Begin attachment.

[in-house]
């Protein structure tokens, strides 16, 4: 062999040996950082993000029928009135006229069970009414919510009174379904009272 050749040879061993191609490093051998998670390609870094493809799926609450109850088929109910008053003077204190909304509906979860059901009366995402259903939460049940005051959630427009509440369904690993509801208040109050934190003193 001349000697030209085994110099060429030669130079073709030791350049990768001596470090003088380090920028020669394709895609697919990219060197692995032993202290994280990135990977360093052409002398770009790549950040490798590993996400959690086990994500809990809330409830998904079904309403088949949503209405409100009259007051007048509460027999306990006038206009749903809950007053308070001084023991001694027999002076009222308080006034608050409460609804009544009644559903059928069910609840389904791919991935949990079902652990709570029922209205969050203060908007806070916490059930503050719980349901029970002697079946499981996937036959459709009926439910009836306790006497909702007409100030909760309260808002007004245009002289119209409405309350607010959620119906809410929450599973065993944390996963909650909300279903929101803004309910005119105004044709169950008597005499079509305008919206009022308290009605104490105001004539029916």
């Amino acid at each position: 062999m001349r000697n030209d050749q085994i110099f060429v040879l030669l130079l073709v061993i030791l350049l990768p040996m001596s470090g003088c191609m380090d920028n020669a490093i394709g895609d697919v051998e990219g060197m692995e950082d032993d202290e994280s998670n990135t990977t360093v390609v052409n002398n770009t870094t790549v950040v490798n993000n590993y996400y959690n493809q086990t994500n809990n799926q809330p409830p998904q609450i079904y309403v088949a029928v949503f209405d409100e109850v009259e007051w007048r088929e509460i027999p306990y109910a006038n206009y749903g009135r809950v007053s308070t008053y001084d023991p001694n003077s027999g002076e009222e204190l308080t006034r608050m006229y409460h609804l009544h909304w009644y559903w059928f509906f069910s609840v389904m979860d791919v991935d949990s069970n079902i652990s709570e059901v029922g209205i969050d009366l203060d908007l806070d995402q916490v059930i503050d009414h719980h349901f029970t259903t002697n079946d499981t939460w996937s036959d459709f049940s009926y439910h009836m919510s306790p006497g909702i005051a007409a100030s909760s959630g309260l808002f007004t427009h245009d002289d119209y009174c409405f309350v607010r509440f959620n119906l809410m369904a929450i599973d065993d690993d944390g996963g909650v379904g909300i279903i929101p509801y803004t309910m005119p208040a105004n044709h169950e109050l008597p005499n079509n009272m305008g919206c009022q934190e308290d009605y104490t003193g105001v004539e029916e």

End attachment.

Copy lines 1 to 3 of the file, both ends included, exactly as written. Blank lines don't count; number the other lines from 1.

[in-house]
């Protein structure tokens, strides 16, 4: 062999040996950082993000029928009135006229069970009414919510009174379904009272 050749040879061993191609490093051998998670390609870094493809799926609450109850088929109910008053003077204190909304509906979860059901009366995402259903939460049940005051959630427009509440369904690993509801208040109050934190003193 001349000697030209085994110099060429030669130079073709030791350049990768001596470090003088380090920028020669394709895609697919990219060197692995032993202290994280990135990977360093052409002398770009790549950040490798590993996400959690086990994500809990809330409830998904079904309403088949949503209405409100009259007051007048509460027999306990006038206009749903809950007053308070001084023991001694027999002076009222308080006034608050409460609804009544009644559903059928069910609840389904791919991935949990079902652990709570029922209205969050203060908007806070916490059930503050719980349901029970002697079946499981996937036959459709009926439910009836306790006497909702007409100030909760309260808002007004245009002289119209409405309350607010959620119906809410929450599973065993944390996963909650909300279903929101803004309910005119105004044709169950008597005499079509305008919206009022308290009605104490105001004539029916």
């Amino acid at each position: 062999m001349r000697n030209d050749q085994i110099f060429v040879l030669l130079l073709v061993i030791l350049l990768p040996m001596s470090g003088c191609m380090d920028n020669a490093i394709g895609d697919v051998e990219g060197m692995e950082d032993d202290e994280s998670n990135t990977t360093v390609v052409n002398n770009t870094t790549v950040v490798n993000n590993y996400y959690n493809q086990t994500n809990n799926q809330p409830p998904q609450i079904y309403v088949a029928v949503f209405d409100e109850v009259e007051w007048r088929e509460i027999p306990y109910a006038n206009y749903g009135r809950v007053s308070t008053y001084d023991p001694n003077s027999g002076e009222e204190l308080t006034r608050m006229y409460h609804l009544h909304w009644y559903w059928f509906f069910s609840v389904m979860d791919v991935d949990s069970n079902i652990s709570e059901v029922g209205i969050d009366l203060d908007l806070d995402q916490v059930i503050d009414h719980h349901f029970t259903t002697n079946d499981t939460w996937s036959d459709f049940s009926y439910h009836m919510s306790p006497g909702i005051a007409a100030s909760s959630g309260l808002f007004t427009h245009d002289d119209y009174c409405f309350v607010r509440f959620n119906l809410m369904a929450i599973d065993d690993d944390g996963g909650v379904g909300i279903i929101p509801y803004t309910m005119p208040a105004n044709h169950e109050l008597p005499n079509n009272m305008g919206c009022q934190e308290d009605y104490t003193g105001v004539e029916e």